this drawing into 52 elements, including a few "animated positions"
of the same elements (hair, scarf, eyes, etc). Make a table of all the
I wrote a short script, SketchMerge which uses tail, cat, and sed to merge Sketch
files. I used the table from the previous step to decide which elements
needed to be in which cels. I made a "lower hold cel", an "upper hold
cel" and various cels for face and mouth, eyes, eyebrows, and hair.
In principle, the idea is to put together the parts that will be animated
Then I planned out the animation, using the cels I had (decided when to
blink the eyes, open the mouth, have the hair blow, etc). From this,
I wrote the script which makes each frame of the animation, using
SketchMerge to assemble the correct cels. No in-betweening was done on
Running the script produces a long list of Sketch images, then converts them
to postscript, using the sk2ps program that comes with Sketch, then converted
to gif by ImageMagick, and lastly, combined into an optimized, animated gif
using GifSicle (I used the Debian 2.2 version).
As you can infer from the description above, I can now edit each of the
element files in Sketch to clean up the elements and add a color fill
objects to them. This is roughly analogous to the step of going from
"pencil-animations" to finished "cel-animations" in traditional cel
animation. I can also add highlights and shadows that way. The scripts
that I've already written will then take care of assembling all the
elements into an animation.
Another thing I can do to improve the output is to in-between the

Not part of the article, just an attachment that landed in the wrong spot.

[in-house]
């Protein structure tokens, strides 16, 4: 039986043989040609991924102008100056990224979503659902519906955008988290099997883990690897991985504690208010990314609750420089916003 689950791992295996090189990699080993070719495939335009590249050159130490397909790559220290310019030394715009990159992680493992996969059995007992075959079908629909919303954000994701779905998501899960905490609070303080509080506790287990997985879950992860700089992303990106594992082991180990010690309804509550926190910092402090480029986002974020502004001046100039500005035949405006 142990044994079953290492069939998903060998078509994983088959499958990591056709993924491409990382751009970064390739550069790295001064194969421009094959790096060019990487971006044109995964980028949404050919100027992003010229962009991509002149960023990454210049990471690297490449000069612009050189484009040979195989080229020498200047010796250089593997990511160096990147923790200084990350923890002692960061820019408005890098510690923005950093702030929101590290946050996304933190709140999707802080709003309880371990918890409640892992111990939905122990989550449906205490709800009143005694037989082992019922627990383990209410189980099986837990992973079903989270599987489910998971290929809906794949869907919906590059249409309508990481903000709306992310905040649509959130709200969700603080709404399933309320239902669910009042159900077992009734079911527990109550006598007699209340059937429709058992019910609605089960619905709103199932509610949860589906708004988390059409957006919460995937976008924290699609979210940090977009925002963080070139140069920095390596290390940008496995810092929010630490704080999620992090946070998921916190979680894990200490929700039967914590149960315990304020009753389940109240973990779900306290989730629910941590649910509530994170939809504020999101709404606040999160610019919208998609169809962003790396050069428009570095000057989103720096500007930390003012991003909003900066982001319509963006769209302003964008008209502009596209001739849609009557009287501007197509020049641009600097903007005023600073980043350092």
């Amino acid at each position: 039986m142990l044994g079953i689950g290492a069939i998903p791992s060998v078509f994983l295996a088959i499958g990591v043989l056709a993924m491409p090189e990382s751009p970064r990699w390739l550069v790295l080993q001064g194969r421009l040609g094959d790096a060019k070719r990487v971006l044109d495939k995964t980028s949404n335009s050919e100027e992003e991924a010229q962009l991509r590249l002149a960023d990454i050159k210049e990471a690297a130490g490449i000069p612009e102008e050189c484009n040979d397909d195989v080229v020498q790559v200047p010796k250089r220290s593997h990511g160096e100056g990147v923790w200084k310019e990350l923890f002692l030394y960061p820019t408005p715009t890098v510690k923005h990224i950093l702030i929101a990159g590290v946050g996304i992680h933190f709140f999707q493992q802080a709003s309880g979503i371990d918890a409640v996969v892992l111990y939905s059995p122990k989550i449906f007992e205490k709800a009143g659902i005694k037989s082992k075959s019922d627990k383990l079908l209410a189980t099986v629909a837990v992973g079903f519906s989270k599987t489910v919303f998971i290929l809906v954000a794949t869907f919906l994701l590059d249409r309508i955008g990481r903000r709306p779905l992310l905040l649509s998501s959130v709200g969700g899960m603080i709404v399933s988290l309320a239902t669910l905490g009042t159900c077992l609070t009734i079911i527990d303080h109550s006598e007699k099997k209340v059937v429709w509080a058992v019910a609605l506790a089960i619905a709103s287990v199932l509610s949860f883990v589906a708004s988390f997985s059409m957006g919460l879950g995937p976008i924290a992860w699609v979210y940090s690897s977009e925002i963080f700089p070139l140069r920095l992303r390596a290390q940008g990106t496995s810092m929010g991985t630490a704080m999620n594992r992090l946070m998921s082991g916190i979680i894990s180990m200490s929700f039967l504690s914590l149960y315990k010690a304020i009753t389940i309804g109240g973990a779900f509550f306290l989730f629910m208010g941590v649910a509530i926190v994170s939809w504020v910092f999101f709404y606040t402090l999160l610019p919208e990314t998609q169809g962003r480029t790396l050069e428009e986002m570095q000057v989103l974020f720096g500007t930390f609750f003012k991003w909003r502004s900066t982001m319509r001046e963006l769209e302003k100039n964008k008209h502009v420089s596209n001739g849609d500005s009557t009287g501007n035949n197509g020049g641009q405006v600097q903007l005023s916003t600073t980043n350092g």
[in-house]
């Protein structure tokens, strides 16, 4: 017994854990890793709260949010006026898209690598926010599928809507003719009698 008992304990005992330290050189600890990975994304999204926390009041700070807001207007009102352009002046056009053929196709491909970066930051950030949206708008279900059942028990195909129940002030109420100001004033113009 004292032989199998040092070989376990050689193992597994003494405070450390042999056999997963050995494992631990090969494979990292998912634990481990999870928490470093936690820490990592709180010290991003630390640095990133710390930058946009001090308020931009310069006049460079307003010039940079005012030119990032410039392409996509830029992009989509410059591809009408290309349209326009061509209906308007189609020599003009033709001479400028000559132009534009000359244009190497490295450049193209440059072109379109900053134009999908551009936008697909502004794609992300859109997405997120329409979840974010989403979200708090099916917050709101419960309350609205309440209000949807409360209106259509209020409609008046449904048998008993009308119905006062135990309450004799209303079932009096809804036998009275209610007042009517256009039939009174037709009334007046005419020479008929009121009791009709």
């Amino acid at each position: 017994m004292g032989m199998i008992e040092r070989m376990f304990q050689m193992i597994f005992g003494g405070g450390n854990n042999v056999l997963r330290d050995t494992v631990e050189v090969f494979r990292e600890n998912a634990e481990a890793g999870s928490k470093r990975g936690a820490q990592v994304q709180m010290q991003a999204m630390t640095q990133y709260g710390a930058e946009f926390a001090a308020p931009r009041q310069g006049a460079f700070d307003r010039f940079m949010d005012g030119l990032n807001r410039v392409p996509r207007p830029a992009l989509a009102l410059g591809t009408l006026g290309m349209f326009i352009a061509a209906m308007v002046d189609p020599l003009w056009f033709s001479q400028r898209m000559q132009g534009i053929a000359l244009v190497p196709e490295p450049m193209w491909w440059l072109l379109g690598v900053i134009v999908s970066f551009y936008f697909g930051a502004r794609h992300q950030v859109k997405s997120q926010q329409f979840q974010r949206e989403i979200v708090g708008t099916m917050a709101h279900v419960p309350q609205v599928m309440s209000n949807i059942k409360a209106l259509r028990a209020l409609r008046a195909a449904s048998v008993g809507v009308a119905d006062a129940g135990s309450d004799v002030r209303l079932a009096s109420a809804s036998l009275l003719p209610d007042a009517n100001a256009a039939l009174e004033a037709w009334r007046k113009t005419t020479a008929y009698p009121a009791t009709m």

frames. I'm thinking of trying out the curve blend tool in Sketch
for this -- it isn't designed for in-betweening, but it might work.
Otherwise, I should be able to add at least one manual in-between
for some of the elements. Some other areas need artistic work,
the lowered-chin is a little off from what it should be, and there
seems to be a small registration problem between the irises and
the eyelash line, but I'll work on those.
SVG Capture by Terry Hancock (September 2000)
I tried using Sketch (v0.6.4, from a Debian 2.2 Package) to
hand capture Katherine Chi's Chancellor's Daughter design into
an SVG vector graphic document.
This test took about one hour to accomplish, and there are noticeable
failings. I incorrectly interpreted the brow line as the hairline,
and so she has no eyebrows, but that's not that difficult to fix.
What remains is a large amount of clean up work to smooth out all
the lines. I haven't tried this yet, although with my present
skill level this could be quite time consuming indeed. I'd be really
interested to see the results of a proficient person doing it (any
volunteers?). Please if you do, make a note of how much time you
spend on it, as that's critical to determining practical contraints
on using SVG for animation (as has been proposed).
Here's my test picture: